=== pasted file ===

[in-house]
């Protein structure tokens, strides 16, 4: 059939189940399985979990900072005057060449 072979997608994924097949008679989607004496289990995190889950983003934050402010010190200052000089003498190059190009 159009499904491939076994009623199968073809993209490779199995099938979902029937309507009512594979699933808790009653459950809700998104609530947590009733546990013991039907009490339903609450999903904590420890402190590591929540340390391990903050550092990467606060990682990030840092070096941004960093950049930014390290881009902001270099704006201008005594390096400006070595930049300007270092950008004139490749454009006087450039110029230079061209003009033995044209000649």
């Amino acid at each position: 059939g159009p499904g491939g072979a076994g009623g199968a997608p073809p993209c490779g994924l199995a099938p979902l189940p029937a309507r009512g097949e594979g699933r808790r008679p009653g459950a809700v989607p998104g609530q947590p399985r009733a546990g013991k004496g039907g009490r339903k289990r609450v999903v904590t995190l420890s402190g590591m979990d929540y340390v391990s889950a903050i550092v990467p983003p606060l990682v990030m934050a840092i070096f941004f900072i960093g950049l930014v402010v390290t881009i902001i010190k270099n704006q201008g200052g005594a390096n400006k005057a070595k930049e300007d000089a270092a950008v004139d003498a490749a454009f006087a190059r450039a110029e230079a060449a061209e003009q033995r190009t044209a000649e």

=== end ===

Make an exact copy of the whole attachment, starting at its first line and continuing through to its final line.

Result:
[in-house]
């Protein structure tokens, strides 16, 4: 059939189940399985979990900072005057060449 072979997608994924097949008679989607004496289990995190889950983003934050402010010190200052000089003498190059190009 159009499904491939076994009623199968073809993209490779199995099938979902029937309507009512594979699933808790009653459950809700998104609530947590009733546990013991039907009490339903609450999903904590420890402190590591929540340390391990903050550092990467606060990682990030840092070096941004960093950049930014390290881009902001270099704006201008005594390096400006070595930049300007270092950008004139490749454009006087450039110029230079061209003009033995044209000649």
């Amino acid at each position: 059939g159009p499904g491939g072979a076994g009623g199968a997608p073809p993209c490779g994924l199995a099938p979902l189940p029937a309507r009512g097949e594979g699933r808790r008679p009653g459950a809700v989607p998104g609530q947590p399985r009733a546990g013991k004496g039907g009490r339903k289990r609450v999903v904590t995190l420890s402190g590591m979990d929540y340390v391990s889950a903050i550092v990467p983003p606060l990682v990030m934050a840092i070096f941004f900072i960093g950049l930014v402010v390290t881009i902001i010190k270099n704006q201008g200052g005594a390096n400006k005057a070595k930049e300007d000089a270092a950008v004139d003498a490749a454009f006087a190059r450039a110029e230079a060449a061209e003009q033995r190009t044209a000649e």